Enticing new medical practitioners to rural areas is always a challenge and it takes a particular individual to embrace the challenges and the possibilities of rural life.
Thanks to effective training programs for young medical professionals based in smaller communities, these young doctors get to acclimate as students, receiving training in real-life, hands-on situations with the facilities and support available in rural areas.
These programs are also of tremendous benefit to the communities as these young doctors learn the joys of rural living as they settle into the communities, becoming more likely to make their lives here.
Rossland, Trail and Nelson are among several communities encouraging and benefiting from medical training in rural areas programs, innovations in medical training.
The programs include The Integrated Clinical Clerkship (ICC), enabling some medical students to do their third year of medical school in rural medical offices and hospitals – where their academic training first meets real-life situations, and; the newly instituted Rural Family Medicine Residency Program, where residents trade places, spending time in smaller centres such as Christina Lake and Grand Forks, Nakusp, Castlegar and Salmo so as to experience several different communities and the range of facilities and specialist support available in each.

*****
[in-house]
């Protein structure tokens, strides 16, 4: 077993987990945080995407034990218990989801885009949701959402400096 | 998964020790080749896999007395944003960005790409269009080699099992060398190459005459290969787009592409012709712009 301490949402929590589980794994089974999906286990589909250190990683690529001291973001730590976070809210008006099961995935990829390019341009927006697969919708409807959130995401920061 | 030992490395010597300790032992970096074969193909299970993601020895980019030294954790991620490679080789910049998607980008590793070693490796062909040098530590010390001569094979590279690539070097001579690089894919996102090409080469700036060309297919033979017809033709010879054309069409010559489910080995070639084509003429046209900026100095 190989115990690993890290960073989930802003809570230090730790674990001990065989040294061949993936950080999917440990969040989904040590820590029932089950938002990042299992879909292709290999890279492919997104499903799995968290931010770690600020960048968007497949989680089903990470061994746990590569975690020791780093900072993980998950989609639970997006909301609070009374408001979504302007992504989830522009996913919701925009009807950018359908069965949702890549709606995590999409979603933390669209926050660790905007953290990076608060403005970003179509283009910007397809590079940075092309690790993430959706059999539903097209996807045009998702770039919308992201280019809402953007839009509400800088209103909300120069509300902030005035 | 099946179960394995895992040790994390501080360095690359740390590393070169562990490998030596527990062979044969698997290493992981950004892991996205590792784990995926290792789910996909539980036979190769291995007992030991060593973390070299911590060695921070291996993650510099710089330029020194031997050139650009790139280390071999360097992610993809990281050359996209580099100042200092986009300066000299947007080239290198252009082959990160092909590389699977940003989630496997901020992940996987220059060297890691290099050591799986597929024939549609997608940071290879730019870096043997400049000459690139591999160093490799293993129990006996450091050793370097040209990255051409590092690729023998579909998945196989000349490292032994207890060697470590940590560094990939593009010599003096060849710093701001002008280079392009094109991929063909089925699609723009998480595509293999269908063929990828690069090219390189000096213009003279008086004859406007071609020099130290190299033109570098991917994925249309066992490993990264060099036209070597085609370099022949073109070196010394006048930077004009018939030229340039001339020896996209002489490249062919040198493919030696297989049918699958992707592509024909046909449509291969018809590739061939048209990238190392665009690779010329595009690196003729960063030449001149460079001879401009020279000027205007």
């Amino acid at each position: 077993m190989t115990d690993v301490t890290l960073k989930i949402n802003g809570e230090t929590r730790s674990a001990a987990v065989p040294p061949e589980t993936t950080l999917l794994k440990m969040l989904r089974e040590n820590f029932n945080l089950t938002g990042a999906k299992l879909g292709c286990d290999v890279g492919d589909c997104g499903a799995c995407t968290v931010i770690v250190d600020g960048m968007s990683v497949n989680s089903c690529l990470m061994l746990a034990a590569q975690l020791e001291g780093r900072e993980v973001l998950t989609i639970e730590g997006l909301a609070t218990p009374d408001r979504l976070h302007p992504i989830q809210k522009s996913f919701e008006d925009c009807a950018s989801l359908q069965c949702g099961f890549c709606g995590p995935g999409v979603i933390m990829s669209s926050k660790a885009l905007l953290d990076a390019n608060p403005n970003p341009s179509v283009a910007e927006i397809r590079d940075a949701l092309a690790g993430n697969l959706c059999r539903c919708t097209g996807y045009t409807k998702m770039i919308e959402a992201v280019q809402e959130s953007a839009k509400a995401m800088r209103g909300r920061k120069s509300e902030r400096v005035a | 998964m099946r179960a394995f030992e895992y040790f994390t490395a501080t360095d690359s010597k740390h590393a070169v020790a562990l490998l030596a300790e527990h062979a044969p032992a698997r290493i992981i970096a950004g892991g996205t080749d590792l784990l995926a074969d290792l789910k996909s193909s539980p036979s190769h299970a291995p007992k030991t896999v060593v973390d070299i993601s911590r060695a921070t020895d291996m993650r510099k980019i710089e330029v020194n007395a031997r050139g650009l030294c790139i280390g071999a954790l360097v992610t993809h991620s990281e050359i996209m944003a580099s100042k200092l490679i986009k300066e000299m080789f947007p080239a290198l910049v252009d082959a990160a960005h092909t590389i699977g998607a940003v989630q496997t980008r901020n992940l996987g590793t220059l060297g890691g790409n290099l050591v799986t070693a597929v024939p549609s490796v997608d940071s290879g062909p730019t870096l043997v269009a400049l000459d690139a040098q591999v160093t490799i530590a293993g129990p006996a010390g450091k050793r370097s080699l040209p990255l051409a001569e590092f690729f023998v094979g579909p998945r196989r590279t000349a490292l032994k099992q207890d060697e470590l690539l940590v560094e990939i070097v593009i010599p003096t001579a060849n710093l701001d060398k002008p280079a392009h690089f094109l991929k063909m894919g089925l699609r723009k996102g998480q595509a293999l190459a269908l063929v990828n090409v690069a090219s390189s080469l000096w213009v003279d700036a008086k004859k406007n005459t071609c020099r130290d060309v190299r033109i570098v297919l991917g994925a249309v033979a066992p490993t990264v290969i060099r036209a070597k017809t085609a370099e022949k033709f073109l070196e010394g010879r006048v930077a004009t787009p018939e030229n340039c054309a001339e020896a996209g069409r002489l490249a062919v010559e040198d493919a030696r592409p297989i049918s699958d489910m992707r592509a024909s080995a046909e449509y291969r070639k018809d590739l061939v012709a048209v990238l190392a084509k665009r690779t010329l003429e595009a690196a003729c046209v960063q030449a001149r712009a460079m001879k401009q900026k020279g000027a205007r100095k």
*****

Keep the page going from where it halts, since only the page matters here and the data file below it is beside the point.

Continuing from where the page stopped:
A variety of health professionals, community leaders, medical students and new doctors gathered on July 6th to celebrate the new “distributed training” programs. At the home of Drs. Cheryl Hume and Ralph Behrens it was a warm and joyful welcome to new participants.
Dr. Hume is the Director of University of BC (UBC) Clerkships and the Residency Program for the Kootenay Boundary; she expects the programs to “mitigate the shortage of doctors” in remote and rural communities, as the programs will “provide significant opportunities for rural physician recruitment and retention.”
A residency in a rural community provides not only the hands-on experience of practicing medicine remote from major centres, but opens up a wealth of possibilities for a healthier and more satisfying work-life balance.
Read more about medical training in rural areas programs HERE.